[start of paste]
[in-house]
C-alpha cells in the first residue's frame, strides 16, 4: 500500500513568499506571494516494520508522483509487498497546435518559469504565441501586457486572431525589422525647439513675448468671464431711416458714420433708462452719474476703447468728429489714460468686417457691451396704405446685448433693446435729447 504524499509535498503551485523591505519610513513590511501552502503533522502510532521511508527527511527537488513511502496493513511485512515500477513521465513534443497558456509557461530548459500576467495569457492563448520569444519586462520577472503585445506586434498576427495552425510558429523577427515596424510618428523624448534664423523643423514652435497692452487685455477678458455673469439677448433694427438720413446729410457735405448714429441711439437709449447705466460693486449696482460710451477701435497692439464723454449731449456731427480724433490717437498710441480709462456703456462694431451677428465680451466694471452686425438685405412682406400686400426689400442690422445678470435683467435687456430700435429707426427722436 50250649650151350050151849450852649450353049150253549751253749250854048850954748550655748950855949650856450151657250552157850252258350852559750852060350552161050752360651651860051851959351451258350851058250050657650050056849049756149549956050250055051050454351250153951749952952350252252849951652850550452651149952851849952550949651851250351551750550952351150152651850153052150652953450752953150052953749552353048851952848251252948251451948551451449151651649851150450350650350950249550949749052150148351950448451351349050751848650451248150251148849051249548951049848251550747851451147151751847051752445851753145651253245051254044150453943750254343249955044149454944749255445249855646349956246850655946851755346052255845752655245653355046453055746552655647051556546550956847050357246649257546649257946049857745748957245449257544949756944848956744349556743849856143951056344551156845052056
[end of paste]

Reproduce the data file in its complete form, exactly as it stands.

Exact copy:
[in-house]
C-alpha cells in the first residue's frame, strides 16, 4: 500500500513568499506571494516494520508522483509487498497546435518559469504565441501586457486572431525589422525647439513675448468671464431711416458714420433708462452719474476703447468728429489714460468686417457691451396704405446685448433693446435729447 504524499509535498503551485523591505519610513513590511501552502503533522502510532521511508527527511527537488513511502496493513511485512515500477513521465513534443497558456509557461530548459500576467495569457492563448520569444519586462520577472503585445506586434498576427495552425510558429523577427515596424510618428523624448534664423523643423514652435497692452487685455477678458455673469439677448433694427438720413446729410457735405448714429441711439437709449447705466460693486449696482460710451477701435497692439464723454449731449456731427480724433490717437498710441480709462456703456462694431451677428465680451466694471452686425438685405412682406400686400426689400442690422445678470435683467435687456430700435429707426427722436 50250649650151350050151849450852649450353049150253549751253749250854048850954748550655748950855949650856450151657250552157850252258350852559750852060350552161050752360651651860051851959351451258350851058250050657650050056849049756149549956050250055051050454351250153951749952952350252252849951652850550452651149952851849952550949651851250351551750550952351150152651850153052150652953450752953150052953749552353048851952848251252948251451948551451449151651649851150450350650350950249550949749052150148351950448451351349050751848650451248150251148849051249548951049848251550747851451147151751847051752445851753145651253245051254044150453943750254343249955044149454944749255445249855646349956246850655946851755346052255845752655245653355046453055746552655647051556546550956847050357246649257546649257946049857745748957245449257544949756944848956744349556743849856143951056344551156845052056